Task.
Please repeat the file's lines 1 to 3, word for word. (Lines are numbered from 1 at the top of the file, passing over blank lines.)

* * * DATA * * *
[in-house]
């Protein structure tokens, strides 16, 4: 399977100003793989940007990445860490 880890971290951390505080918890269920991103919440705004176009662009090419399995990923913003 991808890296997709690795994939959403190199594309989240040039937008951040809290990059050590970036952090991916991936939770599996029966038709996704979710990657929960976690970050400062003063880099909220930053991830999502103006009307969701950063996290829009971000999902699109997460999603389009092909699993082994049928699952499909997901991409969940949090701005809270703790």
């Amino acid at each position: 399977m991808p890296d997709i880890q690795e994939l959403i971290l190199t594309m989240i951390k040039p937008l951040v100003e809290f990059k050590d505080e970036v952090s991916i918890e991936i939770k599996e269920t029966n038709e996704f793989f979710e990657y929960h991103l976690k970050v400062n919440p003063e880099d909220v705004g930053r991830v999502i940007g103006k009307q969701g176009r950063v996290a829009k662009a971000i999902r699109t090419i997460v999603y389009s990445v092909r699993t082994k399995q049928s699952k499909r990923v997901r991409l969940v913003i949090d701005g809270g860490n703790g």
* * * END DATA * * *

[in-house]
């Protein structure tokens, strides 16, 4: 399977100003793989940007990445860490 880890971290951390505080918890269920991103919440705004176009662009090419399995990923913003 991808890296997709690795994939959403190199594309989240040039937008951040809290990059050590970036952090991916991936939770599996029966038709996704979710990657929960976690970050400062003063880099909220930053991830999502103006009307969701950063996290829009971000999902699109997460999603389009092909699993082994049928699952499909997901991409969940949090701005809270703790």
């Amino acid at each position: 399977m991808p890296d997709i880890q690795e994939l959403i971290l190199t594309m989240i951390k040039p937008l951040v100003e809290f990059k050590d505080e970036v952090s991916i918890e991936i939770k599996e269920t029966n038709e996704f793989f979710e990657y929960h991103l976690k970050v400062n919440p003063e880099d909220v705004g930053r991830v999502i940007g103006k009307q969701g176009r950063v996290a829009k662009a971000i999902r699109t090419i997460v999603y389009s990445v092909r699993t082994k399995q049928s699952k499909r990923v997901r991409l969940v913003i949090d701005g809270g860490n703790g």